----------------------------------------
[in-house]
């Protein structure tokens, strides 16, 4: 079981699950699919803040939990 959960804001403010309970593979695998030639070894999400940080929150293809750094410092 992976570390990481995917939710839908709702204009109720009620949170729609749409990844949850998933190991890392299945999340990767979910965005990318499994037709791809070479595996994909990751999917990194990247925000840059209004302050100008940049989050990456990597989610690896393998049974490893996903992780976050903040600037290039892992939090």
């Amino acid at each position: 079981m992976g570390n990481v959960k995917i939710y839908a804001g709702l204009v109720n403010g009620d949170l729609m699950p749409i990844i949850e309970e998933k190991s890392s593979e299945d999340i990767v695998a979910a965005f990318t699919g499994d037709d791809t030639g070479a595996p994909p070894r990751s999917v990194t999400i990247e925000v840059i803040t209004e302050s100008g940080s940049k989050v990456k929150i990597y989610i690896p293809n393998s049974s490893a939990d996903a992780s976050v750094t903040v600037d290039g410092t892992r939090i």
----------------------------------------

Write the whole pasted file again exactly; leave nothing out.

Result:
[in-house]
């Protein structure tokens, strides 16, 4: 079981699950699919803040939990 959960804001403010309970593979695998030639070894999400940080929150293809750094410092 992976570390990481995917939710839908709702204009109720009620949170729609749409990844949850998933190991890392299945999340990767979910965005990318499994037709791809070479595996994909990751999917990194990247925000840059209004302050100008940049989050990456990597989610690896393998049974490893996903992780976050903040600037290039892992939090």
């Amino acid at each position: 079981m992976g570390n990481v959960k995917i939710y839908a804001g709702l204009v109720n403010g009620d949170l729609m699950p749409i990844i949850e309970e998933k190991s890392s593979e299945d999340i990767v695998a979910a965005f990318t699919g499994d037709d791809t030639g070479a595996p994909p070894r990751s999917v990194t999400i990247e925000v840059i803040t209004e302050s100008g940080s940049k989050v990456k929150i990597y989610i690896p293809n393998s049974s490893a939990d996903a992780s976050v750094t903040v600037d290039g410092t892992r939090i």